Link to post
Share on other sites

I have now flown for some hours with a mixture control on my 230. Because of an EGT problem at full power I have to run a larger main and needle jet, at altitude it runs too rich and far too cool EGT wise, but with the mixture adjusted and EGT set to 710 I use between 19 to 21 lph . You are correct in saying the Bing doesn’t manage mixture very well and my experience confirms that up to 4000 ft it’s does the job, above this however it just can’t cope

Link to post
Share on other sites

I wonder if the 32mm Bing as fitted to very early Jab Engines might do better at altitude? anyone still have the smaller Carby fitted?

Link to post
Share on other sites

Are you watching EGT?

Chasing economy in Jabiru engines is a slippery slope

Was a series of low time failures from a Jabiru supplied economy kit

Fuel is used to cool Jab engines and also remember fuel distribution within the engine can be terrible. Some cylinders cool with others at destructive temps

Link to post
Share on other sites

Always adjust mixture to the HOTTEST cylinder and let the rest look after them selves. So in my case through good luck or great technical ability ( I. Would like to think the latter, but that’s debatable ) my mixtures are within 30 degrees of each other. I monitor all cylinders, one Jab driver with similar leaning systems has 200 plus hrs experience and recommends leaning above 4000 ft. In my experience cruising at altitude can produce EGTS of lower than 600 c.

  • Agree 1
Link to post
Share on other sites

my old ( serial 425 ) Jab engine still has a 32mm carby. The EGT spread was awful and so were the cht's. They are now very good but it took a lot of tweaking to get them there.

As far as the old carby goes, I was surprised when they upped the size to get more power. Remember the old VW beetle? It had legendary reliability until they upped the power.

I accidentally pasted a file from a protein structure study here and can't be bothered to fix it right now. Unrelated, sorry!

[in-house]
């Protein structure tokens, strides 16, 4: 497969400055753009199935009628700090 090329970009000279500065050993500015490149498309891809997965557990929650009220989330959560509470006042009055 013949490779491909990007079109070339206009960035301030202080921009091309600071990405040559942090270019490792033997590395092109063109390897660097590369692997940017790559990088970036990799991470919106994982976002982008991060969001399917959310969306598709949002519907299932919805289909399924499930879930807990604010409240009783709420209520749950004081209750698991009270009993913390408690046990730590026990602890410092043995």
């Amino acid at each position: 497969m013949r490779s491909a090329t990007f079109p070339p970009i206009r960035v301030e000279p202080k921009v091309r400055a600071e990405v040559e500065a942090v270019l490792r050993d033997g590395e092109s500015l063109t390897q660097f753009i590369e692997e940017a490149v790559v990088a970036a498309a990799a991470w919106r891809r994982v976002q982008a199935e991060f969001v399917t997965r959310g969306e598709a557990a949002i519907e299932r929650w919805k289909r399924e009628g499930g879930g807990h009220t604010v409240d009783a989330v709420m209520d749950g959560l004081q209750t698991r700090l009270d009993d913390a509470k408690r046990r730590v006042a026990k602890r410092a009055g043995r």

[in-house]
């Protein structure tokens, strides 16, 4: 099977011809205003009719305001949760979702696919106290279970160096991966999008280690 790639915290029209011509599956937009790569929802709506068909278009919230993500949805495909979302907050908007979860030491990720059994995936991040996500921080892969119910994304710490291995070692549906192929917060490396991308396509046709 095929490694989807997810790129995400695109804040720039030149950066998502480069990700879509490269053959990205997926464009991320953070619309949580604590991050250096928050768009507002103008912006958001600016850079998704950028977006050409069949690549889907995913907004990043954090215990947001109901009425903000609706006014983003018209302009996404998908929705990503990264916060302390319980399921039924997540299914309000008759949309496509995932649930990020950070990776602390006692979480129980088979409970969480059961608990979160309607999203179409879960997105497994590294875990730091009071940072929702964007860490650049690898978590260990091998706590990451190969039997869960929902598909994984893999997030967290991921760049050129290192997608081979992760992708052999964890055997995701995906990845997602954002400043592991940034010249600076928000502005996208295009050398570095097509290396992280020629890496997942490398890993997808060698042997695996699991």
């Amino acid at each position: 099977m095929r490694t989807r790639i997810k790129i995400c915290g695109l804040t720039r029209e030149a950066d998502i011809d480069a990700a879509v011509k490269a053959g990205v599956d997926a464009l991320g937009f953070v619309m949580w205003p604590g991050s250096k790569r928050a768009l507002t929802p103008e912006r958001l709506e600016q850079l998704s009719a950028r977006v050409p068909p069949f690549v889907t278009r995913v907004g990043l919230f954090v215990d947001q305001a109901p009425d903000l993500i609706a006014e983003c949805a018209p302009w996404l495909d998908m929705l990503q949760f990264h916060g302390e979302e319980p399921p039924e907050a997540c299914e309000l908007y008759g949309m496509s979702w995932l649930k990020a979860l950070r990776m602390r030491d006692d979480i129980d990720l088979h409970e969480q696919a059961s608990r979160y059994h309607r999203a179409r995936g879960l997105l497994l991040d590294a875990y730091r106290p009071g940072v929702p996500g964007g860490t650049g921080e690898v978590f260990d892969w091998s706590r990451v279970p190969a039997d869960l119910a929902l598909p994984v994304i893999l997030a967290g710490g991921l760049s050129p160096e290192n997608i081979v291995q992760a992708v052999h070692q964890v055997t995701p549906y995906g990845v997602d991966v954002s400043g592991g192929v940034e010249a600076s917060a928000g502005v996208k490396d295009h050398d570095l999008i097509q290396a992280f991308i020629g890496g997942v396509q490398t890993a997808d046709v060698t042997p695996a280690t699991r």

Once I complained that my engine was left out of most of the AD's. " no history of trouble with those serial numbers" was the reply. That's a pic of the cht's at the top of the climb a few days ago.

IMG_0268.thumb.JPG.df0aecdedab588ca250c9bf1a32f2381.JPG

Link to post
Share on other sites
  • 1 month later...

Kensla, I used to flight plan on 15 l/hr and one day I swear it used more like 17.

So these days I flight plan on 17 and it uses more like 12.

There was a Jab forced landing where he ran out of fuel and he reckons it must have used 17. My point is to not underestimate Murphy and be aware that if you rely on 12 it will use more.

  • Like 1
Link to post
Share on other sites

I operate a 2200 solid job wth a carbon fiber prop in a small single seater. 2900 rpm I get 12.3 LPH, I flight plan 15LPH, fuel is the cheap part of flying!

I also keep 1 hr Fixed res.

A FF gauge is a must in any aircraft, well for me anyway.

Edited by Flightrite
  • Like 1
Link to post
Share on other sites

Kensla, I used to flight plan on 15 l/hr and one day I swear it used more like 17.

So these days I flight plan on 17 and it uses more like 12.

There was a Jab forced landing where he ran out of fuel and he reckons it must have used 17. My point is to not underestimate Murphy and be aware that if you rely on 12 it will use more.

I agree with Paul: the carb doesn't adjust much for higher altitudes. I routinely see 11 lph or less at 85kt, but climbing over bad weather can burn heaps more. I once had to land to refuel because, on top of the 23 lph at WOT, there's the extra rich burn because of thinner air.

As others have said, it's a petrol-cooled engine, so don't go overboard trying to get the best economy; it may end up costing you heaps.

  • Like 2
  • Agree 1
Link to post
Share on other sites

Thanks old K. I didn't know about extra usage at altitude. I reckon this will need some flying to investigate. And I agree about a gauge. I find it harder these days to turn and see the last 20 l of fuel in the tank.

Link to post
Share on other sites

On a flight to Swan Hill today at 6500 ft these are my temps with the mixture adjusted before adjusting the mixtures my EGT was 660, my adjusted limit is 710 c . I might say it was very cold up there . The way my carburettor is jetted and at altitude I can get 19 lph 106/110 knts 2600/2700 rpm. Oops file to big but EGT 710 cht 130 highest temps

Link to post
Share on other sites

I run 90-100 Cyl temp 640 EGT, runs like a Swiss watch the old 2200, 485 hrs? I run a Navman 2100 fuel flow gauge, from the marine industry, best thing since they invented GOS?

Link to post
Share on other sites
×
×
  • Create New...